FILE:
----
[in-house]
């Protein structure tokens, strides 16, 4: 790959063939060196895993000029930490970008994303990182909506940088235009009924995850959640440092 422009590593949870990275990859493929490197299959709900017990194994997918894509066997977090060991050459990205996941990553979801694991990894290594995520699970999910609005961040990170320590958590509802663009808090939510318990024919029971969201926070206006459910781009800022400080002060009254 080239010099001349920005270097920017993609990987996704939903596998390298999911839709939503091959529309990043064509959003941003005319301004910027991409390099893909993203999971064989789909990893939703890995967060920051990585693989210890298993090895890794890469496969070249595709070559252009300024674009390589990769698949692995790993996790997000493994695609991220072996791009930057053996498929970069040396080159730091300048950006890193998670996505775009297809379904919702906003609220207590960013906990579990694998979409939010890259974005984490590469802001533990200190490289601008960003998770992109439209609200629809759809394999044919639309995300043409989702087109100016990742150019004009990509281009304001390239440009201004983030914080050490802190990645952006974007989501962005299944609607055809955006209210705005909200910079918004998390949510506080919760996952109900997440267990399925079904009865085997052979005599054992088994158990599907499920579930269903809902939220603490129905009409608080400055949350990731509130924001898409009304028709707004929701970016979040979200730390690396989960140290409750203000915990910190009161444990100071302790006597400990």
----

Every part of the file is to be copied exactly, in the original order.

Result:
[in-house]
């Protein structure tokens, strides 16, 4: 790959063939060196895993000029930490970008994303990182909506940088235009009924995850959640440092 422009590593949870990275990859493929490197299959709900017990194994997918894509066997977090060991050459990205996941990553979801694991990894290594995520699970999910609005961040990170320590958590509802663009808090939510318990024919029971969201926070206006459910781009800022400080002060009254 080239010099001349920005270097920017993609990987996704939903596998390298999911839709939503091959529309990043064509959003941003005319301004910027991409390099893909993203999971064989789909990893939703890995967060920051990585693989210890298993090895890794890469496969070249595709070559252009300024674009390589990769698949692995790993996790997000493994695609991220072996791009930057053996498929970069040396080159730091300048950006890193998670996505775009297809379904919702906003609220207590960013906990579990694998979409939010890259974005984490590469802001533990200190490289601008960003998770992109439209609200629809759809394999044919639309995300043409989702087109100016990742150019004009990509281009304001390239440009201004983030914080050490802190990645952006974007989501962005299944609607055809955006209210705005909200910079918004998390949510506080919760996952109900997440267990399925079904009865085997052979005599054992088994158990599907499920579930269903809902939220603490129905009409608080400055949350990731509130924001898409009304028709707004929701970016979040979200730390690396989960140290409750203000915990910190009161444990100071302790006597400990």